The entire conference must have been an extremely difficult exercise for Gray because as a committed supporter of confederation he was anxious that the experiment not flounder, but as an Island politician he could not support measures which were clearly unacceptable to the Island populace. Nonetheless, he joined many of the “Fathers” on the banquet circuit following the Quebec conference. In Ottawa he stated his conviction that the new nation would soon take its place “among the first nations of the world,” and in Belleville predicted that the colonies would soon be united “in the bonds of brotherhood which shall never be severed.” It was the kind of talk that went over particularly well in Canada West, but its reception in his home province was quite another matter.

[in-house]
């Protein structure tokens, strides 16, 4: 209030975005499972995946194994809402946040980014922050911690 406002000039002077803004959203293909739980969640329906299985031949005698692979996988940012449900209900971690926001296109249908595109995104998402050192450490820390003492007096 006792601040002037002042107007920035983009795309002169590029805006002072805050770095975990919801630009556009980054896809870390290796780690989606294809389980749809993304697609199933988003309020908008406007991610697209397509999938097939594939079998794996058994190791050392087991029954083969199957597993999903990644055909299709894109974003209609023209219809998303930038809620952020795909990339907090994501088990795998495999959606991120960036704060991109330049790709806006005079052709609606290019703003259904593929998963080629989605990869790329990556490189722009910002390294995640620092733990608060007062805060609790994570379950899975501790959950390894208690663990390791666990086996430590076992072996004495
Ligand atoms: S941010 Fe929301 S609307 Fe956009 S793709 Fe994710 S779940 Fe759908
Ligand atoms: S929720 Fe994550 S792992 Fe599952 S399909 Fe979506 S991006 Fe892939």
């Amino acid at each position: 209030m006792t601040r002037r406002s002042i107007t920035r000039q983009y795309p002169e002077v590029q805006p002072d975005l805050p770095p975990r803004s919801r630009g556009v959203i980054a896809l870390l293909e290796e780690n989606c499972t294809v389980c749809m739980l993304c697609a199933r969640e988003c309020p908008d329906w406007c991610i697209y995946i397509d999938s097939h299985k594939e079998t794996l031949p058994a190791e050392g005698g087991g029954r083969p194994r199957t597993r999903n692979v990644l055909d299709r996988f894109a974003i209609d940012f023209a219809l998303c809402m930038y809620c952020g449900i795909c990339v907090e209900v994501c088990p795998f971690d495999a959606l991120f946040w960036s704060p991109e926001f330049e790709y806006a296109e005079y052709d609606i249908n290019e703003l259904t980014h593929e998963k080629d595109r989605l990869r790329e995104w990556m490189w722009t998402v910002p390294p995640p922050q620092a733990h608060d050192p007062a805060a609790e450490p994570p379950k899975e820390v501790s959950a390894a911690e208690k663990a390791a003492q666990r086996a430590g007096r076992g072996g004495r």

By the time Gray returned to Charlottetown on 10 Nov. 1864, Attorney General Palmer had already launched a peremptory and damaging attack against confederation. Gray responded by submitting to the newspapers an impassioned defence of the proposed union, arguing principally that confederation would offer a permanent solution to the vexatious land question by making compulsory the sale of lands and by providing the Island government with funds to purchase them. The sharp public difference of opinion between the premier and his attorney general placed Gray in an extremely awkward position, especially when it became increasingly clear that the overwhelming majority of Islanders were on Palmer’s side of the dispute. Palmer could see no advantages for the Island in confederation and his rather churlish behaviour during this episode may also be explained by his personal animosity towards Gray, who in 1863 had deposed him as Conservative leader and premier. Feeling deserted and isolated, Gray resigned on 20 Dec. 1864, thereby bringing a sudden and permanent end to his political career. For a man of Gray’s disposition and honour it must have been an extremely bitter and regrettable stroke of misfortune. The resignation was an unexpected and, to some, a rather precipitous decision, and it is possible that the illness of his wife had some bearing on the decision. Susan Gray had been too ill to accompany her husband to the Quebec conference and, after a lingering illness, died on 12 Nov. 1866. In 1868 the Charlottetown Herald attributed Gray’s exit from the political scene to an “irreparable family affliction.”